At the far end of the lake and a longish walk uphill (so maybe get a tuk-tuk) is Helga’s Folly aka the Chalet Hotel – full of strange art and artefacts and pretty much unique among Sri Lanka’s many different styles of hotels and guest houses. As featured in the Stereophonics song “Madam Helga”. Non-residents are very welcome to go and have a drink and a good look round. If you don’t take drink or food there is a charge for just looking around.
Udawatta Kele Sanctuary brings nature almost into the heart of the otherwise noisy, congested and polluted city. It is the big area of trees you see up behind the Temple of the Tooth. The entrance is up a lane which leads off D S Senanayake Vidiya (Trincomalee Street) on the right. This is the road that runs away from the lake, starting between the Queens Hotel and the Temple of the Tooth. If you’re interested, Sanath, our associated naturalist will take you on a birding tour of the sanctuary – book this in advance.
The Ceylon (Hanthana) Tea Museum is on the road to Jungle Tide, about halfway up from Kandy. It costs little to visit and because visitor numbers are low you’ll probably get a guide all to yourself. It’s very interesting. Although the Hanthana tea factory is now closed, there are other nearby tea factories you can visit, some of them free of charge.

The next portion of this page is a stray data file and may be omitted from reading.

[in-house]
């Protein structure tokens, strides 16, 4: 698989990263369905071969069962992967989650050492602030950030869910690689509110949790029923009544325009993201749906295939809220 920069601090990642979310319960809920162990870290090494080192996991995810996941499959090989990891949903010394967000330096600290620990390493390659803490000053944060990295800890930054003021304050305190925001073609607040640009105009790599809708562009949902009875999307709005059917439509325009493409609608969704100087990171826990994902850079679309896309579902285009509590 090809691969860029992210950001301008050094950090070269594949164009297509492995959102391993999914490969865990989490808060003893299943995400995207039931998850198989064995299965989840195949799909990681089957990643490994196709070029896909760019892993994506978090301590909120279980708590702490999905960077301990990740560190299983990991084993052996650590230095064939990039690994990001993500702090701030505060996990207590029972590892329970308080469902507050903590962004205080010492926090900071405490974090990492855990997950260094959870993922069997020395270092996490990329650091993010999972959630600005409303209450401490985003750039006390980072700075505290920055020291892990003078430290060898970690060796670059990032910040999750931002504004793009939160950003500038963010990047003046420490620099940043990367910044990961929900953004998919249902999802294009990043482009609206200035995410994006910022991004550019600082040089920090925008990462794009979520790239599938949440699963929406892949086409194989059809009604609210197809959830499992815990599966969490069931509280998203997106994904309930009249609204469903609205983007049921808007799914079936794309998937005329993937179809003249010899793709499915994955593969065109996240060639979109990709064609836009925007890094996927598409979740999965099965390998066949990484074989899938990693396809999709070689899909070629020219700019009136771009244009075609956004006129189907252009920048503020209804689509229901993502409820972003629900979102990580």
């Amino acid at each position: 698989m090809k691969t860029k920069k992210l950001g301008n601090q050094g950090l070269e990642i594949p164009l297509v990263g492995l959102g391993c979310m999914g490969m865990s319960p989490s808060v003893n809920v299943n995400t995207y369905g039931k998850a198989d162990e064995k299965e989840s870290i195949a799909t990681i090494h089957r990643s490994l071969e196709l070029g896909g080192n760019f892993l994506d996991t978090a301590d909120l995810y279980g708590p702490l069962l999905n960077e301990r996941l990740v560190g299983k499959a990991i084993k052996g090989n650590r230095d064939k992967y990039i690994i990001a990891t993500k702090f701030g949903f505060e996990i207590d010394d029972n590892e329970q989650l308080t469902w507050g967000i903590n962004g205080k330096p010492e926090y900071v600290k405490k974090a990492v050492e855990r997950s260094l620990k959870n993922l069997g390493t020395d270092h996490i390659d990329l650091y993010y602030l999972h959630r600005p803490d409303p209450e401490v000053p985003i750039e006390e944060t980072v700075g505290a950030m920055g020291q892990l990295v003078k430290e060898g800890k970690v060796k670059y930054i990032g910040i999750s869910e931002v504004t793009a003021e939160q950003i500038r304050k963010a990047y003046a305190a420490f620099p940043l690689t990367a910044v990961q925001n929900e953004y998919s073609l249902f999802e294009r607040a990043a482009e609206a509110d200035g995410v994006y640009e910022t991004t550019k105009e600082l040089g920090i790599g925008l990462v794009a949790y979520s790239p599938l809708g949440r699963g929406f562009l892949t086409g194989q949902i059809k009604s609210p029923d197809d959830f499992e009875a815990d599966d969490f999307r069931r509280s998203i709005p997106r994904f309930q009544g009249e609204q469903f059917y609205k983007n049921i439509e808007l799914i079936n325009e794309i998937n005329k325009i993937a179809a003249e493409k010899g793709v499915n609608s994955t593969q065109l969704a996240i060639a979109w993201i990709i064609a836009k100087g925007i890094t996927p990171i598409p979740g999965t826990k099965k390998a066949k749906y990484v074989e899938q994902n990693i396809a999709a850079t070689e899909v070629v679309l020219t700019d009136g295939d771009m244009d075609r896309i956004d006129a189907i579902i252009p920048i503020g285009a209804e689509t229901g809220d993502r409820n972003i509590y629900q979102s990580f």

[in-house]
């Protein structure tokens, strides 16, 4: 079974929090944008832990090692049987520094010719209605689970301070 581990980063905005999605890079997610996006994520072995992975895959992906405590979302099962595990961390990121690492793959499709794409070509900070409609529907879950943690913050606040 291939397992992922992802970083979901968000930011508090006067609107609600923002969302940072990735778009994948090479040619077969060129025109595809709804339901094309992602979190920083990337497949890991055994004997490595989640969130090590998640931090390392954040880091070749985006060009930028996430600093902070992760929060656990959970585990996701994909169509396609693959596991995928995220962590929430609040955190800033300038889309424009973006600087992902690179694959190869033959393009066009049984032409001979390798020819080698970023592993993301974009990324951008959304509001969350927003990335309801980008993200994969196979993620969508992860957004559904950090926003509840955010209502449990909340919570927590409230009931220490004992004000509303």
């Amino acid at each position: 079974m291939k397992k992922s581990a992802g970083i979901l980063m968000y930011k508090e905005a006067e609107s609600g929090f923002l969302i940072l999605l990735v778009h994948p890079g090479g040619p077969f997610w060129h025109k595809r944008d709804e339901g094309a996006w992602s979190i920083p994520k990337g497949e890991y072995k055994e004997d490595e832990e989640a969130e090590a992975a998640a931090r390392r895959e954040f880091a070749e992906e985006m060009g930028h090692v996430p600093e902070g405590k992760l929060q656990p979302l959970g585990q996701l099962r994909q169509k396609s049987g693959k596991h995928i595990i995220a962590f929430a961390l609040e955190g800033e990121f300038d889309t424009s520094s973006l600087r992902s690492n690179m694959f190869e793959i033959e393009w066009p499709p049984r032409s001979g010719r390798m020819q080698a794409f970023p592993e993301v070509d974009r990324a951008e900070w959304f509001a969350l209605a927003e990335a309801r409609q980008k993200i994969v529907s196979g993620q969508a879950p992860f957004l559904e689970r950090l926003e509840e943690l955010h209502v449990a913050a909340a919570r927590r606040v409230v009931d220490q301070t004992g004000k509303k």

There are two things to note about eating and drinking in Kandy. One is that there’s very little open in the evenings (though this is slowly improving); the other is that being the religious centre of the island alcohol is not as easily available as in other towns – though it is available except on Poya days and during the Perahera period. Here are just a few places we like, but do try others and if they’re good, tell us!
For lunch we sometimes just buy short eats from one of the many bakeries Kandy is famous for – the big ones such as Devon and Delight are on Dalada Vidiya but there are lots more in the side streets. You can eat in some of them if you don’t want to eat on the streets. Or you can get very cheap and filling ‘lunch packets’ (rice and curry) from the same places. We used to recommend several nice lunch places in Kandy but the slump in business has meant many have closed or are not as good as they used to be. One of our favourites, the Royal Bar on King Street, has draught or bottled beers, good snack food and all set in a shady ancient courtyard.